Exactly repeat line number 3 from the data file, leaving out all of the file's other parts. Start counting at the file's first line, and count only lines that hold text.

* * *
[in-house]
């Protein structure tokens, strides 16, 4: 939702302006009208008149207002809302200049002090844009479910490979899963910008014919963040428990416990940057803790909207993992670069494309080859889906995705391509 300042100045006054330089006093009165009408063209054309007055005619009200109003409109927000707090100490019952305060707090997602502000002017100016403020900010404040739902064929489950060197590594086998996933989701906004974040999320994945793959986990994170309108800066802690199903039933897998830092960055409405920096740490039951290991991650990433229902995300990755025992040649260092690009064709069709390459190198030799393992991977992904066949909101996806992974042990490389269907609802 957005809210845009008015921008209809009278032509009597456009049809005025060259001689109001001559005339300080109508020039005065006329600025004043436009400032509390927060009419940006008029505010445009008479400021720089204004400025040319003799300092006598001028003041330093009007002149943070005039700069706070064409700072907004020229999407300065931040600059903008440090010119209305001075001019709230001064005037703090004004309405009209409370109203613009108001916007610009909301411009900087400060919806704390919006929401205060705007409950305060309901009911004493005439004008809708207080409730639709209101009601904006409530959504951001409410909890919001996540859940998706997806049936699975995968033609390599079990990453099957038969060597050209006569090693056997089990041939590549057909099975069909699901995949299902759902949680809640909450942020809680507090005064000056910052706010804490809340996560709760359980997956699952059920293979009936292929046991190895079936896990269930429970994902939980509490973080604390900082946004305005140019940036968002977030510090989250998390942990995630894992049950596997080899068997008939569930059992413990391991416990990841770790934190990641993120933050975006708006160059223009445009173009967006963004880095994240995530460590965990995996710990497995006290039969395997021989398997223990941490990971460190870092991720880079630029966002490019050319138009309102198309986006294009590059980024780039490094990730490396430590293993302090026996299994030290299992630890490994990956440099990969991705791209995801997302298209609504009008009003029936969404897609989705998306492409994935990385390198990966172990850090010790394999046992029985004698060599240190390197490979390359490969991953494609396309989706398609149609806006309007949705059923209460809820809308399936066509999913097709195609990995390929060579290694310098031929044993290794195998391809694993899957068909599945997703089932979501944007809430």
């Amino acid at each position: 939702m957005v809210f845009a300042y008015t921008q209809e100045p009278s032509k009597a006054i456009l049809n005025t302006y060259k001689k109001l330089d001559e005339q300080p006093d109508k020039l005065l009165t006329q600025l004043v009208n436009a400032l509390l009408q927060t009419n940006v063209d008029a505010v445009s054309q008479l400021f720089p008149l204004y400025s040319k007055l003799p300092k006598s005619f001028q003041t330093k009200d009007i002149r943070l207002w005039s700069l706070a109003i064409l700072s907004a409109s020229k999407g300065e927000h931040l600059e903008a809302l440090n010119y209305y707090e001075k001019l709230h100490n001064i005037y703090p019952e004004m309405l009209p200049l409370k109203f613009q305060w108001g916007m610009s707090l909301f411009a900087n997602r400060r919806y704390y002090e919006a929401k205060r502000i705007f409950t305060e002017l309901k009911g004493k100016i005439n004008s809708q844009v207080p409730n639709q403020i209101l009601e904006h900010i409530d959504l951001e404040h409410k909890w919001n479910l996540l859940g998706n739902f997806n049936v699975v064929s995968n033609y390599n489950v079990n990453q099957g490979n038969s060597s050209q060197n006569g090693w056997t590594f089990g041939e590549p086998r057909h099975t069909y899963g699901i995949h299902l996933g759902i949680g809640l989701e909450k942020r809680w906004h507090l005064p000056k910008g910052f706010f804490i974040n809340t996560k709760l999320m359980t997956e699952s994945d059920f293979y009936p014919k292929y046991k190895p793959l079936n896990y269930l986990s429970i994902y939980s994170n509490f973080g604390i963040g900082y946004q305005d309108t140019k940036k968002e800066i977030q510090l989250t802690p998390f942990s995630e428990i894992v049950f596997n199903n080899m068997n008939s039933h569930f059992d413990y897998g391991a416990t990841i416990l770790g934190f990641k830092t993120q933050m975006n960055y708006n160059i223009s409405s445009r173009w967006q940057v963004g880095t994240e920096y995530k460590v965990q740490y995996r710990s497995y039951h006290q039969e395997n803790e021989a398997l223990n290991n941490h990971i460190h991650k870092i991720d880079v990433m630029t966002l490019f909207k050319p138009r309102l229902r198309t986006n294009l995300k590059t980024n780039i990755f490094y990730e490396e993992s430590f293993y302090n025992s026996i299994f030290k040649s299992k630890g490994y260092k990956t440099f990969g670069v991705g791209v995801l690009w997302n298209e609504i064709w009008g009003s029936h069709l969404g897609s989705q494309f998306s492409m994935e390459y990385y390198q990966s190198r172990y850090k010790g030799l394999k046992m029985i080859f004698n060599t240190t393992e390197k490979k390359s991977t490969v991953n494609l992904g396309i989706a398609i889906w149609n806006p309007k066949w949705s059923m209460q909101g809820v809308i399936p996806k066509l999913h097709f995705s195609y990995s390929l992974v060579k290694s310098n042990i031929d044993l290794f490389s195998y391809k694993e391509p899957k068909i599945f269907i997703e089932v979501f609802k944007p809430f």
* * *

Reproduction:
């Amino acid at each position: 939702m957005v809210f845009a300042y008015t921008q209809e100045p009278s032509k009597a006054i456009l049809n005025t302006y060259k001689k109001l330089d001559e005339q300080p006093d109508k020039l005065l009165t006329q600025l004043v009208n436009a400032l509390l009408q927060t009419n940006v063209d008029a505010v445009s054309q008479l400021f720089p008149l204004y400025s040319k007055l003799p300092k006598s005619f001028q003041t330093k009200d009007i002149r943070l207002w005039s700069l706070a109003i064409l700072s907004a409109s020229k999407g300065e927000h931040l600059e903008a809302l440090n010119y209305y707090e001075k001019l709230h100490n001064i005037y703090p019952e004004m309405l009209p200049l409370k109203f613009q305060w108001g916007m610009s707090l909301f411009a900087n997602r400060r919806y704390y002090e919006a929401k205060r502000i705007f409950t305060e002017l309901k009911g004493k100016i005439n004008s809708q844009v207080p409730n639709q403020i209101l009601e904006h900010i409530d959504l951001e404040h409410k909890w919001n479910l996540l859940g998706n739902f997806n049936v699975v064929s995968n033609y390599n489950v079990n990453q099957g490979n038969s060597s050209q060197n006569g090693w056997t590594f089990g041939e590549p086998r057909h099975t069909y899963g699901i995949h299902l996933g759902i949680g809640l989701e909450k942020r809680w906004h507090l005064p000056k910008g910052f706010f804490i974040n809340t996560k709760l999320m359980t997956e699952s994945d059920f293979y009936p014919k292929y046991k190895p793959l079936n896990y269930l986990s429970i994902y939980s994170n509490f973080g604390i963040g900082y946004q305005d309108t140019k940036k968002e800066i977030q510090l989250t802690p998390f942990s995630e428990i894992v049950f596997n199903n080899m068997n008939s039933h569930f059992d413990y897998g391991a416990t990841i416990l770790g934190f990641k830092t993120q933050m975006n960055y708006n160059i223009s409405s445009r173009w967006q940057v963004g880095t994240e920096y995530k460590v965990q740490y995996r710990s497995y039951h006290q039969e395997n803790e021989a398997l223990n290991n941490h990971i460190h991650k870092i991720d880079v990433m630029t966002l490019f909207k050319p138009r309102l229902r198309t986006n294009l995300k590059t980024n780039i990755f490094y990730e490396e993992s430590f293993y302090n025992s026996i299994f030290k040649s299992k630890g490994y260092k990956t440099f990969g670069v991705g791209v995801l690009w997302n298209e609504i064709w009008g009003s029936h069709l969404g897609s989705q494309f998306s492409m994935e390459y990385y390198q990966s190198r172990y850090k010790g030799l394999k046992m029985i080859f004698n060599t240190t393992e390197k490979k390359s991977t490969v991953n494609l992904g396309i989706a398609i889906w149609n806006p309007k066949w949705s059923m209460q909101g809820v809308i399936p996806k066509l999913h097709f995705s195609y990995s390929l992974v060579k290694s310098n042990i031929d044993l290794f490389s195998y391809k694993e391509p899957k068909i599945f269907i997703e089932v979501f609802k944007p809430f």